Most stumbling blocks are in our heads

Drought is a great example of a stumbling block, because the way we handle it is more important than the severity of the drought.

August 9, 2016

1 Min Read
Most stumbling blocks are in our heads

A few cattlemen and a lot of row crop farmers are starting to show interest in the creation of quality soil health.

Many folks are of the attitude that if we can get things "down under" a little better that will be good enough. Good enough is just a starting place. Starting places might be good enough on a good year. But do not forget that good years come in streaks and so can bad years. A normal year can have a killer middle.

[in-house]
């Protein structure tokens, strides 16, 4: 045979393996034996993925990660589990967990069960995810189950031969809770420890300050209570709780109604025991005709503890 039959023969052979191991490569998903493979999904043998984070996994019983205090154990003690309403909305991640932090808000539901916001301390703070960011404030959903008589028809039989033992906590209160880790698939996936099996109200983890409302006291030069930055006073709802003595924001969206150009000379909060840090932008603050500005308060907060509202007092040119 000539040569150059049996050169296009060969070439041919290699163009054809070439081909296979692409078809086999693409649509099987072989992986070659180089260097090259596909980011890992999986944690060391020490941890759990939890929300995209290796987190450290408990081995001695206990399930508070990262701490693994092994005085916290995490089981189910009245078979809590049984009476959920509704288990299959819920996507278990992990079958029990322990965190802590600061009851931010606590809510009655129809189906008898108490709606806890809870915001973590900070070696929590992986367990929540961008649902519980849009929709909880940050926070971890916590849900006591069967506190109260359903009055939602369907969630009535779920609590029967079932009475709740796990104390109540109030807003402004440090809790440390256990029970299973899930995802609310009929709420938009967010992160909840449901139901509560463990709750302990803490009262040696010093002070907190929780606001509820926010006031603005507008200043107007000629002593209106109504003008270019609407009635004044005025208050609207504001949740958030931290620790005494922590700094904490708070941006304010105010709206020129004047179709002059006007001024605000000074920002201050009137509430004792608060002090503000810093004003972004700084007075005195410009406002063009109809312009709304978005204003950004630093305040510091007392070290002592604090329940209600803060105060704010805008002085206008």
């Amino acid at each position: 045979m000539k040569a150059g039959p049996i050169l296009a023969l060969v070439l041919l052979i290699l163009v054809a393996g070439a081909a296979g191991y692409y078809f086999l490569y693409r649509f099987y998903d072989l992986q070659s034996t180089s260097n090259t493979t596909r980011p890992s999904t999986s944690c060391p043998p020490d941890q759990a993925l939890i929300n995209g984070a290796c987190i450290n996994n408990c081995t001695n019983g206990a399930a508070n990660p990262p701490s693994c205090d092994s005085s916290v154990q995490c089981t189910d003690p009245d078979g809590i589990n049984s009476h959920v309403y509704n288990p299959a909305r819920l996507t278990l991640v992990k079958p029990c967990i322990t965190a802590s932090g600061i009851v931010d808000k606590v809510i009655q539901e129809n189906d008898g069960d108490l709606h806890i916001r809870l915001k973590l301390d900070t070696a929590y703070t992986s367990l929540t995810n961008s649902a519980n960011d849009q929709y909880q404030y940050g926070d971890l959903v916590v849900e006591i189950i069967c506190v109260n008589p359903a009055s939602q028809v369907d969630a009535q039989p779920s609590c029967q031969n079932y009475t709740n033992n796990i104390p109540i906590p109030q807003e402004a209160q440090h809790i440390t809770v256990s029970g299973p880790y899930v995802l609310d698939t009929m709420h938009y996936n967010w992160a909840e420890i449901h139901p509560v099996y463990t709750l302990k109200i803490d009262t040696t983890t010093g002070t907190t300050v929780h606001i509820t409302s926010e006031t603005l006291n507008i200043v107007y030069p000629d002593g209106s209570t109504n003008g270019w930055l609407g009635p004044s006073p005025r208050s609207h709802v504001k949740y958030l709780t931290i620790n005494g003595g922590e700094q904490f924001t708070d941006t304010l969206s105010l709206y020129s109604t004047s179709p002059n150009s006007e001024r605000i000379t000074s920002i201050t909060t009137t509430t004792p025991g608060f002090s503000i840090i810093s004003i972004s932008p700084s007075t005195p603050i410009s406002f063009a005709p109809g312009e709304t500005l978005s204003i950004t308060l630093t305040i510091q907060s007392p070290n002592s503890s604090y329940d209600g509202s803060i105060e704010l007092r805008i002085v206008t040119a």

In 2012 we got dry in April and stayed there for only 12 weeks. We actually had five inches of moisture, which is 35% of normal. Corn crops planted in April with conventional tillage on conventional ground delivered about one third of a normal yield. Pastures and hay fields were "dried up." Cattle were eating thistles like they were trained and lots of hay was getting fed. There were several 100-degree days. It started raining on July 5.

I can’t remember what the biggest stumbling block actually was or still is. It possibly depends on the farm or ranch and the time of year as well as the ongoing attitude of the management leaders which is always reflected in the attitude of the rest of the team.

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